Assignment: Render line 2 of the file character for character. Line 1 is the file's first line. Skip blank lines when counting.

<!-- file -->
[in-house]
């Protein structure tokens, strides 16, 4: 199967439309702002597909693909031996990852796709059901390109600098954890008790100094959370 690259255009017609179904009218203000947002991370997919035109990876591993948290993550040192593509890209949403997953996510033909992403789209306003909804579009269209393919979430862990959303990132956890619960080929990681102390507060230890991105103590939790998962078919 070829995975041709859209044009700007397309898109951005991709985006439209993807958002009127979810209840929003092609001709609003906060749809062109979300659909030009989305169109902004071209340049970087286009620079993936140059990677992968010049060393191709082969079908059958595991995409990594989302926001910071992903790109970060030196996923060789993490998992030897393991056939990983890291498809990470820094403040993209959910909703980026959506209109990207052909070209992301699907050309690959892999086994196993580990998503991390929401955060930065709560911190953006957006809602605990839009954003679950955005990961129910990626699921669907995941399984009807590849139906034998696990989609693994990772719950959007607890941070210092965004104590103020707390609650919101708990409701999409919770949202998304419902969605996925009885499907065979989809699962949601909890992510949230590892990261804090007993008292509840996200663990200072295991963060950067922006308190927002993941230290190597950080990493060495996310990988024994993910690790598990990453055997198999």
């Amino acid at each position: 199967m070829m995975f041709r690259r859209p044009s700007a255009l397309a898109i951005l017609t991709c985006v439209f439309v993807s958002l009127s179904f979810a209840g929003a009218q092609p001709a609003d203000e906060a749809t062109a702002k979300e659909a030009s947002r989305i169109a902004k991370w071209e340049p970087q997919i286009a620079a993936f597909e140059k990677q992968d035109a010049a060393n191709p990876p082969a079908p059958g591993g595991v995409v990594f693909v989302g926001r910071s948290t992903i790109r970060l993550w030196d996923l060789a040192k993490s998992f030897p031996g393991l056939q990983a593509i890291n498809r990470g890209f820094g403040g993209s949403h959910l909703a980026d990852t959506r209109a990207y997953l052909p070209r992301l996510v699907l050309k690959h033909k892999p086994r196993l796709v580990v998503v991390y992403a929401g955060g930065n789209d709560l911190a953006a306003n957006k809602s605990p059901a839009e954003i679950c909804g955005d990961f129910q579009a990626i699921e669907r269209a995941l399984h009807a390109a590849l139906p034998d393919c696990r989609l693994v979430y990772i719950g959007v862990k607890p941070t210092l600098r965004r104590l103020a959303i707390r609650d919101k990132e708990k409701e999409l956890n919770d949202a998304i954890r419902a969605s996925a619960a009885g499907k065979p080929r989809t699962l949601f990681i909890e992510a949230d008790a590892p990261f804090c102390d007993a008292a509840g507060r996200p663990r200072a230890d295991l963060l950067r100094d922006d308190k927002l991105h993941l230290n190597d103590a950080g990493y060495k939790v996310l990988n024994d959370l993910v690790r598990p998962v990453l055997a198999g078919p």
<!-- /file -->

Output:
């Protein structure tokens, strides 16, 4: 199967439309702002597909693909031996990852796709059901390109600098954890008790100094959370 690259255009017609179904009218203000947002991370997919035109990876591993948290993550040192593509890209949403997953996510033909992403789209306003909804579009269209393919979430862990959303990132956890619960080929990681102390507060230890991105103590939790998962078919 070829995975041709859209044009700007397309898109951005991709985006439209993807958002009127979810209840929003092609001709609003906060749809062109979300659909030009989305169109902004071209340049970087286009620079993936140059990677992968010049060393191709082969079908059958595991995409990594989302926001910071992903790109970060030196996923060789993490998992030897393991056939990983890291498809990470820094403040993209959910909703980026959506209109990207052909070209992301699907050309690959892999086994196993580990998503991390929401955060930065709560911190953006957006809602605990839009954003679950955005990961129910990626699921669907995941399984009807590849139906034998696990989609693994990772719950959007607890941070210092965004104590103020707390609650919101708990409701999409919770949202998304419902969605996925009885499907065979989809699962949601909890992510949230590892990261804090007993008292509840996200663990200072295991963060950067922006308190927002993941230290190597950080990493060495996310990988024994993910690790598990990453055997198999």